The present invention provides a method to reverse hyposmia (reduction in ability to taste and smell) or anosmia (total loss of ability to taste and smell) in human patients afflicted with these conditions comprising the administration to said patients of an effective amount of a choline-containing compound, such as lecithin. Other choline-containing compounds include nontoxic choline salts such as choline chloride, choline dihydrogen citrate and choline bitartrate, as well as lysophosphatidylcholine and dilysophosphatidyl choline. The choline-containing compound can be administered to said patients orally, in amounts effective to substantially increase blood choline levels, without substantial deleterious side effects such as nausea or increased salivation.
Although it is possible that the increased blood choline levels improve the functioning of the olfactory bulb, the olfactory tubercle or the olfactory lobe of the brain via increasing the amount or activity of acetylcholine in these organs or in other parts of the olfactory chain, the mechanism of this effect is unknown.
As used herein, the term "lecithin" includes pure (≦99%) phosphatidylcholine (PC), as well as commercially-available grades of lecithin which contain lesser amounts of PC, e.g., from about 90-95% PC to as little as 10-15% PC, in combination with other phosphatides which do not contain choline. Pure phosphatidylcholine is commercially available, as are a number of grades of "lecithin" which contain less PC. (See Sigma Chemical Co., catalog of Biochemical-Organic Compounds (1989) at pages 1184-1185). However, high-PC lecithin is preferred for use in the present method, since PC is believed to be the active ingredient in lecithin, and since it reduces the volume of the compound which must be ingested by the patient to achieve the desired effect. Also, administration of purified PC is more efficacious, since the non-choline containing phosphatides can compete for in vivo absorption of PC following administration.
In the practice of the present invention, it is preferred to administer the choline-containing compound such as lecithin in combination with a pharmaceutically-acceptable carrier, e.g., lecithin can be included in a tablet, capsule, or in a liquid carrier so that the dosage form contains about 50-90% wt-% PC. Preferably, lecithin is dissolved or dispersed in a semi-liquid or liquid fill material and encapsulated in soft gelatin. For examples of these unit dosage forms, see U.S. Pat. Nos. 4,486,412; 4,708,834, and 4,366,145, the disclosures of which are incorporated by reference herein. Administration of lecithin in soft gelatin capsules in a liquid or semi-liquid vehicle is preferred since such encapsulated dosage forms are easy to swallow, protect the PC from degradation or contamination, provide a precisely measured amount of PC, and can increase the bioavailability of the PC. Unit dosage forms which provide 900 mg, 565 mg or 200 mg of pure PC encapsulated in a liquid vehicle in soft gelatin are commercially available under the trademark PhosChol® from Advanced Nutritional Technology, Inc., Elizabeth, NJ; as PhosChol® 900, PhosChol® 565, and PhosChol® 200, respectively.
Lecithin can also be orally administered in liquid form, e.g., as a thickened, sweetened aqueous or oily emulsion, or in granular form, e.g., in hard gelatin capsules. A commercially-available liquid form of lecithin is available from Nutritional Technology, Inc. as PhosChol® concentrate, which contains about 60 wt-% PC in an oil vehicle.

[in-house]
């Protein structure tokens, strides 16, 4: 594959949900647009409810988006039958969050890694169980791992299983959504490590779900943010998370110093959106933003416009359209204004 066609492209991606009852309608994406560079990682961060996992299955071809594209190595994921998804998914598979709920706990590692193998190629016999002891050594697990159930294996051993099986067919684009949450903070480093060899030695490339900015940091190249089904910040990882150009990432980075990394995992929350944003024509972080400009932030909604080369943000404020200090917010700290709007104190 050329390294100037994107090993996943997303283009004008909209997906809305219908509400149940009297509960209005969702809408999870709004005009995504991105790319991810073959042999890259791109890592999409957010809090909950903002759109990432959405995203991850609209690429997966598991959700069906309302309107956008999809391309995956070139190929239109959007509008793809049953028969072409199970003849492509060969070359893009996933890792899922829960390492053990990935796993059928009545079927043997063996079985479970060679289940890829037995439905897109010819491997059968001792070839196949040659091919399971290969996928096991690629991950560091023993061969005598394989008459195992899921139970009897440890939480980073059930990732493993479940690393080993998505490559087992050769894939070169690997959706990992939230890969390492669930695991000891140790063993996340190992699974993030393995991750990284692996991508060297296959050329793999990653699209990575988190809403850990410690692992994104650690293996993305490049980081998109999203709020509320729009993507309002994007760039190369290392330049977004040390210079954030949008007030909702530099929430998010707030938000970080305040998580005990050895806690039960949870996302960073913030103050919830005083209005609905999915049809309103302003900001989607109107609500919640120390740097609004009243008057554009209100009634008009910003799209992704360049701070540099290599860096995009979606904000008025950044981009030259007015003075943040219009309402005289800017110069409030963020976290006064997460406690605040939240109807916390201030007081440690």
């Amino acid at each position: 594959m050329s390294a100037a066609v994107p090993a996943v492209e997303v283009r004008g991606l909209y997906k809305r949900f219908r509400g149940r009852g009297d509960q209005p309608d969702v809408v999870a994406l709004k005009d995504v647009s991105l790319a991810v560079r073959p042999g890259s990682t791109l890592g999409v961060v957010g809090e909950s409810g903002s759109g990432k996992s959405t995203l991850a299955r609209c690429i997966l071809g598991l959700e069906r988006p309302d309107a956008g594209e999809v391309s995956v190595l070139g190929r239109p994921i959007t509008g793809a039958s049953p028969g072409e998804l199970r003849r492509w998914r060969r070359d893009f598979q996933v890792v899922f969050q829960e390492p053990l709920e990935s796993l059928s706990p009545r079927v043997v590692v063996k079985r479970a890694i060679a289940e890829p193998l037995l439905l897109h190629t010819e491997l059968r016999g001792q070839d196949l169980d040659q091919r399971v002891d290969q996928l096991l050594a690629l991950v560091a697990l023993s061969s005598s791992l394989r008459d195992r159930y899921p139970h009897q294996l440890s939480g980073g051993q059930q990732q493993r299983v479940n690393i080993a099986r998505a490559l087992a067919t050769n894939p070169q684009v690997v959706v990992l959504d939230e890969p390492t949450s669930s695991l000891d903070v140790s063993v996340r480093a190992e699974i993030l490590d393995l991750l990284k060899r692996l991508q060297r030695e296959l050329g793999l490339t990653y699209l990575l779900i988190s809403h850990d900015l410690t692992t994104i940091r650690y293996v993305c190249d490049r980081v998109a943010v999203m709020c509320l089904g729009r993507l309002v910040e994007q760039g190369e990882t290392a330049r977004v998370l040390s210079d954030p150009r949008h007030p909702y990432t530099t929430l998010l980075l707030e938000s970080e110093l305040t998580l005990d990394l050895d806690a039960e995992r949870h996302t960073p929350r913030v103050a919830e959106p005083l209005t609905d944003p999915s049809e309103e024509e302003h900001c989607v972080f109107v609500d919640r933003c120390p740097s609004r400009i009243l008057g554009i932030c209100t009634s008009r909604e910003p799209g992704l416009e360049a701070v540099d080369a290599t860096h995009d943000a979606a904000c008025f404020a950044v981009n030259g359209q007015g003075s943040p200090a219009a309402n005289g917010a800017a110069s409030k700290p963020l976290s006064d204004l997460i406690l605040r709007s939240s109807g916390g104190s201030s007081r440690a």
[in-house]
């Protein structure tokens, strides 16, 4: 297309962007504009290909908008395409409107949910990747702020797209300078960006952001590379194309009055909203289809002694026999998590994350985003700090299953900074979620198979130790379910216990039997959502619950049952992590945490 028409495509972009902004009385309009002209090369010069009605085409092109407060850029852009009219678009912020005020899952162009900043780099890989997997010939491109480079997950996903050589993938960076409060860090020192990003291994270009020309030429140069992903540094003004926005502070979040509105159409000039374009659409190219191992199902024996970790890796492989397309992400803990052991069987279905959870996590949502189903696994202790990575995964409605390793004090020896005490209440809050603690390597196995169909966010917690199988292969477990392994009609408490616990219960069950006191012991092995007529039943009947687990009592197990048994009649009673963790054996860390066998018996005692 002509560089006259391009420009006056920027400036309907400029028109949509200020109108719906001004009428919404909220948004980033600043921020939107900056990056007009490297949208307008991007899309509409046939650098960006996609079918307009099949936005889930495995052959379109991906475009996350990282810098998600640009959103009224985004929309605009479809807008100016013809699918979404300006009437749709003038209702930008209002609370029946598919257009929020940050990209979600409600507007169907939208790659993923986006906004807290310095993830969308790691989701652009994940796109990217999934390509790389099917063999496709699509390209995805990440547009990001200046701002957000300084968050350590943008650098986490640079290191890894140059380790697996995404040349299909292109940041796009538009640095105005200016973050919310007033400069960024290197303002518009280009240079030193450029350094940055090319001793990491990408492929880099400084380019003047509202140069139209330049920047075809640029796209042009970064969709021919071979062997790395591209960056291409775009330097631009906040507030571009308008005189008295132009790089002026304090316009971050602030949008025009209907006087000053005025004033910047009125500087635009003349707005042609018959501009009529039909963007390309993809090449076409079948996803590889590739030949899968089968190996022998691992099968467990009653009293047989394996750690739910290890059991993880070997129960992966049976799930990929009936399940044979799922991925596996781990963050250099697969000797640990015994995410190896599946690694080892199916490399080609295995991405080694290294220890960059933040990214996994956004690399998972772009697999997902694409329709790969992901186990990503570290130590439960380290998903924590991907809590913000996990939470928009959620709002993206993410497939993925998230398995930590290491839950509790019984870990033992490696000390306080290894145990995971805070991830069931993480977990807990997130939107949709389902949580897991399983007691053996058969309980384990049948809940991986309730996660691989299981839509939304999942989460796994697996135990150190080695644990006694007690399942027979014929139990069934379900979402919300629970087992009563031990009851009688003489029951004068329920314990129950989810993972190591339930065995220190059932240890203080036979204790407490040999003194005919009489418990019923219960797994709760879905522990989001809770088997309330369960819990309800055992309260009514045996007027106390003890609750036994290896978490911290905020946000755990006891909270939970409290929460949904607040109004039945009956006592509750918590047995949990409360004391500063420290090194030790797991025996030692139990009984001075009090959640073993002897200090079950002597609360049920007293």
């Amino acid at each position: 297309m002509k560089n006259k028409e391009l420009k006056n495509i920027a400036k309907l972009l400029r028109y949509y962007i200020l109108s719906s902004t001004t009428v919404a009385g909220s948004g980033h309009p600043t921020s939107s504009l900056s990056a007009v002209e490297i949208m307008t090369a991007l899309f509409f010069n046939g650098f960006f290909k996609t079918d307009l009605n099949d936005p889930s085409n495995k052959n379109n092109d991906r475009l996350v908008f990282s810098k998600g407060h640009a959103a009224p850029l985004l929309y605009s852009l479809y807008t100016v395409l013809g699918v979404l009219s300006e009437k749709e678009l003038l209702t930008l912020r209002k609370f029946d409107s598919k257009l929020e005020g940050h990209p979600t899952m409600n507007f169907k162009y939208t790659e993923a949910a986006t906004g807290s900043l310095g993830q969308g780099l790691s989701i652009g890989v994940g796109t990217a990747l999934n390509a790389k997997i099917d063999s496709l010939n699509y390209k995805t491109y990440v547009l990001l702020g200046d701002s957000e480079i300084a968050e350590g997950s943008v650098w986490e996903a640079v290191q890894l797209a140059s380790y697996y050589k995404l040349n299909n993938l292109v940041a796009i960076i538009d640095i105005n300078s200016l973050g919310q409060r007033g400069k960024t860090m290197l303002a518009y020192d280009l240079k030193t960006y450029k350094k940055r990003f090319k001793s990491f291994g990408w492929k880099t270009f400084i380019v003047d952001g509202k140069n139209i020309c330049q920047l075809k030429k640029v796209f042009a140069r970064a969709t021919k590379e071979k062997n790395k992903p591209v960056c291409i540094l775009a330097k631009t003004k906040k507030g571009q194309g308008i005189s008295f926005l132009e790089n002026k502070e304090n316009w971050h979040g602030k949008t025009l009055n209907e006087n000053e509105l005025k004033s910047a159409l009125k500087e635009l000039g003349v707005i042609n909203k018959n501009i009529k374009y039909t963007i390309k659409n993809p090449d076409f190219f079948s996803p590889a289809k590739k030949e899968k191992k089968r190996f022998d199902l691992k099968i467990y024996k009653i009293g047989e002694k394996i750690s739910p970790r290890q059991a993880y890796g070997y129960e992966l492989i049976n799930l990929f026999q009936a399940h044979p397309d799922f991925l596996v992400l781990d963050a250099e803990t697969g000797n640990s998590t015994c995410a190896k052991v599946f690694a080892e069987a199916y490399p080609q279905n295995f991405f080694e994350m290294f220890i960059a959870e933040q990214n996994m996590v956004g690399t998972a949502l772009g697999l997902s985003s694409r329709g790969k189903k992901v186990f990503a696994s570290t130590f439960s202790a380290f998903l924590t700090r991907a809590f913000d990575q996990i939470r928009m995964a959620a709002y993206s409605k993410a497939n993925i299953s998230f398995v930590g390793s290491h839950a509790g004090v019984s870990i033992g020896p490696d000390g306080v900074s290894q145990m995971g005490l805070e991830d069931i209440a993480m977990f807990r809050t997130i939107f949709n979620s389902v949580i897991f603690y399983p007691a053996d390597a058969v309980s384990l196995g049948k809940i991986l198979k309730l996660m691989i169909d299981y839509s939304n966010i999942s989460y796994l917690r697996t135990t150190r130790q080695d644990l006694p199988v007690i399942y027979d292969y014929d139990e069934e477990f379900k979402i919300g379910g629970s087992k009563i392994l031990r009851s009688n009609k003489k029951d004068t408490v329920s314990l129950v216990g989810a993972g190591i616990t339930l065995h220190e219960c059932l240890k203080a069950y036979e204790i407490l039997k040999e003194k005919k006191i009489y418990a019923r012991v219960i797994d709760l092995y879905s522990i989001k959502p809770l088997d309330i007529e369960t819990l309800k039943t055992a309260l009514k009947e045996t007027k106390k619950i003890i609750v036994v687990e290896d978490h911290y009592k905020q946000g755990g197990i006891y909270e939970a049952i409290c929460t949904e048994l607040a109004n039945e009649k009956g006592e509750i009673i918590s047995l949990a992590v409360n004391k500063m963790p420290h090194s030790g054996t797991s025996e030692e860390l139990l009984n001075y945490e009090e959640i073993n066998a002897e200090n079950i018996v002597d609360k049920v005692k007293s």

Although oral administration is effective and is preferred, parenteral administration of lecithin in combination with a suitable liquid vehicle, can be employed to treat patients who cannot swallow or otherwise ingest orally.
Blood level studies utilizing PhosChol® 900 have demonstrated that a total daily oral dose of about 3 g of pure PC (3-4 900 mg PC capsules) will raise blood choline levels by 50%, e.g., from about 8 nm/mg choline to about 12 nm/mg choline. A daily dose of about 9 g of PC (ten 900 mg capsules) will double blood choline levels (from about 8 nm/mg to about 16 nm/mg). Plasma levels as high as 25 nm/mg can be achieved using, e.g., one 9 g dose at 0 hours and one 9 g dose at 4 hours. Plasma levels of up to about 50 nm/ml can be attained in accord with the present method and doses of up to 50-100 g/day of PC can be administered without undue side effects for extended periods of time. See I. V. Jackson et al., Am. J. Psychiatry, 136, 1458 (1979); and Federation of American Societies for Experimental Biology, report prepared for Food and Drug Administration, Bureau of Foods (1981), "Effects of Consumption of Choline and Lecithin on Neurological and Cardiovascular Systems," Life Sciences Research Office, Bethesda, MD, USA.
A course of treatment can comprise an amount of lecithin effective to provide about 5-25 g of PC/day for at least about one month. However, effective amounts of lecithin can be administered indefinitely, as required by the patient and directed by the physician.
The invention will be described further by reference to the following Example.
Ten patients were selected for treatment, all of whom had complained of either hyposmia or anosmia for at least one year. All patients had been unsuccessfully treated by at least one other physician prior to entry into this study. The hyposmia or anosmia was confirmed and was demonstrated by a series of standard pre-screen tests to be unrelated to otherwise identifiable, treatable factors, such as B-12 deficiency. The screening tests include olfactory threshold tests, olfactory suprathreshold tests, gustatory threshold tests, gustatory suprathreshold tests, neurological examination, psychological testing, and electrical brain testing.
All patients received 9 g of PC/day (as PhosChol® concentrate) which was administered in a single dose, for 1-3 months. This amount would be expected to about double their serum choline concentration. Of the ten patients, four patients subjectively reported an improved ability to taste and smell.
The invention has been described with reference to various specific and preferred embodiments and techniques. However, it should be understood that many variations and modifications may be made while remaining within the spirit and scope of the invention.